say at least 173 people have been killed and hundreds more wounded
in several near-simultaneous explosions on commuter trains in
Authorities say there were 13 blasts at or near three train
stations including the main Atocha terminal, in the southern
part of the city. The blasts occurred early Thursday, during
the morning rush hour.
There has been no claim of responsibility, but Spanish Interior
Minister Angel Acebes told reporters he has no doubt the Basque
separatist group ETA was responsible for the blasts that came
just days ahead of Sunday's general elections. The leader of
the outlawed Basque political party Batasuna, Arnold Otegi,
has denied ETA carried out the attack, suggesting "Arab resistance" is
responsible for the bombings. The Batasuna leader told Basque
radio, ETA always calls in a warning before it attacks. Spanish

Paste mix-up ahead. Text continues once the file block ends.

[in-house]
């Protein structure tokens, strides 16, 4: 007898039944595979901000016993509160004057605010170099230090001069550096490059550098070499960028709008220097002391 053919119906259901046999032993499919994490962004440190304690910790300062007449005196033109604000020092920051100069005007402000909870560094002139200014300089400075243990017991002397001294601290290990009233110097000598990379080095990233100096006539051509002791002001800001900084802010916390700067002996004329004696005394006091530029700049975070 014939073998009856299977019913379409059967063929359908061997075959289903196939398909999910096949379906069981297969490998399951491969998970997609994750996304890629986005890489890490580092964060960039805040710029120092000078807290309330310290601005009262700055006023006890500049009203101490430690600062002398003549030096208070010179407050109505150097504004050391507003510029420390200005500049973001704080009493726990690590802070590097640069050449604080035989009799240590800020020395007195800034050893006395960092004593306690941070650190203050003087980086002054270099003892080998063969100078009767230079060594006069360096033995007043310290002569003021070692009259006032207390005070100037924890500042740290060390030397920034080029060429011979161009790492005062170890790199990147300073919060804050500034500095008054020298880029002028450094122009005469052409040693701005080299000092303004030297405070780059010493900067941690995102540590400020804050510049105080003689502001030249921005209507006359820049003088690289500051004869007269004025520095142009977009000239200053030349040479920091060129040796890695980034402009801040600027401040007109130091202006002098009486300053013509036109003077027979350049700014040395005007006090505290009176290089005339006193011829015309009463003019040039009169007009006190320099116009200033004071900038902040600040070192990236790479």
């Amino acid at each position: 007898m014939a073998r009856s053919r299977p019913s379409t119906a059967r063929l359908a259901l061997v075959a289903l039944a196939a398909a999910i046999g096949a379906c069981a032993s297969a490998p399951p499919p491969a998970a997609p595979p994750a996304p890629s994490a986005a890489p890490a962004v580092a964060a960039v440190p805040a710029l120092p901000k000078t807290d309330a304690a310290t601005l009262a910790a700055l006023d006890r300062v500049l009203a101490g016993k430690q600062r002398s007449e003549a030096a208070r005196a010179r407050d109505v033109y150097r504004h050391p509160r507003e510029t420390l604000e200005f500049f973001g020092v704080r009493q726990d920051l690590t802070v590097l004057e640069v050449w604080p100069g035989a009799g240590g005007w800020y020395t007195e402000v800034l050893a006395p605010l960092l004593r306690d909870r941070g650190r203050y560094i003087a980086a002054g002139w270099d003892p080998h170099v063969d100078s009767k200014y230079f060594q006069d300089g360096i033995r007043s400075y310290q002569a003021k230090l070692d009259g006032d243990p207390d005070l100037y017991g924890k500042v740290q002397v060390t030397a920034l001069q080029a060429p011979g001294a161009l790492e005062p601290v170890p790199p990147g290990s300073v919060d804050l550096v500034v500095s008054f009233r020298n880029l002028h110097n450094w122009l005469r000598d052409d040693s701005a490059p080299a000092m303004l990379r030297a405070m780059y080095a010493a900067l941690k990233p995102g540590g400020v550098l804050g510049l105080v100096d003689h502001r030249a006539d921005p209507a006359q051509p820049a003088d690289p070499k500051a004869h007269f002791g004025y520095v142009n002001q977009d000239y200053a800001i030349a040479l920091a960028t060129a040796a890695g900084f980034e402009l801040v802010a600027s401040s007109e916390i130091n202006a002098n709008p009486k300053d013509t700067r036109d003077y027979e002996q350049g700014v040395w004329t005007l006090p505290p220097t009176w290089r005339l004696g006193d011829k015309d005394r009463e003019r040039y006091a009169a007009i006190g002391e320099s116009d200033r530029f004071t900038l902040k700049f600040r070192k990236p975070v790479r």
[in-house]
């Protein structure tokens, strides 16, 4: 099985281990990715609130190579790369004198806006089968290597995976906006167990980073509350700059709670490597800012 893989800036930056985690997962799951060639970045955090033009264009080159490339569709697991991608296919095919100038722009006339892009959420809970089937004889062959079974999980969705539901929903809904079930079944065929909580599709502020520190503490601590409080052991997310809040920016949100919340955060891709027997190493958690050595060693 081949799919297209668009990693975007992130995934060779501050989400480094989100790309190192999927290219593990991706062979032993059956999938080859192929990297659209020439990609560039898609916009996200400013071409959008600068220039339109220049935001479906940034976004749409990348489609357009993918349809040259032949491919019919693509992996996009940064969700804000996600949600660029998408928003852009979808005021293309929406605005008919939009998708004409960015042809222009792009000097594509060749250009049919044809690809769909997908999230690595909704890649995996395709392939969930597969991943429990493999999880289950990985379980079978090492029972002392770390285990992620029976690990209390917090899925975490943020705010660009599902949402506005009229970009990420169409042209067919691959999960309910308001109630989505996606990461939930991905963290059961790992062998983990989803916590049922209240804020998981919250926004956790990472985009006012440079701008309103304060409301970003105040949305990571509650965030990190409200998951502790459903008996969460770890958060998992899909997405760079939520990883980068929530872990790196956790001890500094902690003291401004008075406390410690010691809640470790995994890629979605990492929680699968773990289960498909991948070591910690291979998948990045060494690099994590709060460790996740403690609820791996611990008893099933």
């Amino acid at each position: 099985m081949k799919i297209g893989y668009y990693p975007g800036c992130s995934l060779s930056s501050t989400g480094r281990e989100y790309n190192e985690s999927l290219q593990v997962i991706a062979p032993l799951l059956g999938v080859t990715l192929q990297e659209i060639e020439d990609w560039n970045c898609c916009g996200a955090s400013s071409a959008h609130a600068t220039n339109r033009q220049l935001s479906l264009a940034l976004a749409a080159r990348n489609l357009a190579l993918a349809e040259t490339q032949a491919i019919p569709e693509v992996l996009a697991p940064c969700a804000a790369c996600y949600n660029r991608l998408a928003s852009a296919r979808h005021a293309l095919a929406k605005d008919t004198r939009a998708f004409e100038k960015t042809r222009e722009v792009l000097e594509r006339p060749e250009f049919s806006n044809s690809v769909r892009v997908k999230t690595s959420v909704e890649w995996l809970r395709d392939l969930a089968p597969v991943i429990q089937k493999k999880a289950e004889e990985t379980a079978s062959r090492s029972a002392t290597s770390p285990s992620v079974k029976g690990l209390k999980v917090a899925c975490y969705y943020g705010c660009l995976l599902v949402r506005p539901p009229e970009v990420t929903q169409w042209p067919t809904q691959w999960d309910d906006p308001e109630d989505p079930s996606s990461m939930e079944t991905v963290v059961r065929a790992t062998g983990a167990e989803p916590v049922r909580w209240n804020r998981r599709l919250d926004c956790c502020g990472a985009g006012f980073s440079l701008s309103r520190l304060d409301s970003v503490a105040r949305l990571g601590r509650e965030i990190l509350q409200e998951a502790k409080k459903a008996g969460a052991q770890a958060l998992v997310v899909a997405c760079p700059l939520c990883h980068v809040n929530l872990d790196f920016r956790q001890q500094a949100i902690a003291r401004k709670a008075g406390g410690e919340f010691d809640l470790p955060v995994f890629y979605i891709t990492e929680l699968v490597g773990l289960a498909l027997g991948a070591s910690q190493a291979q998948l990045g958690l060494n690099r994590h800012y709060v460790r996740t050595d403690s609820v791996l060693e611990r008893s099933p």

authorities insist Batasuna is linked to ETA.
Earlier, some reports had sought to link the terrorism to
Spain's strong cooperation with the United States in Iraq.
Meanwhile, all campaigning for Spain's election has been
called off, and Prime Minister Jose Maria Aznar has declared
three days of mourning for the victims.
If ETA is responsible for Thursday's attack it would be the
deadliest ever carried out by the group. In 1987, an ETA bombing
of a supermarket in Barcelona killed 21 people.
More than 800 people have been killed in ETA's 35-year armed
campaign for an independent Basque state in northern Spain
and southern France.
The Spanish government refuses to negotiate with ETA, which
both the United States and the European Union have branded
a terrorist group.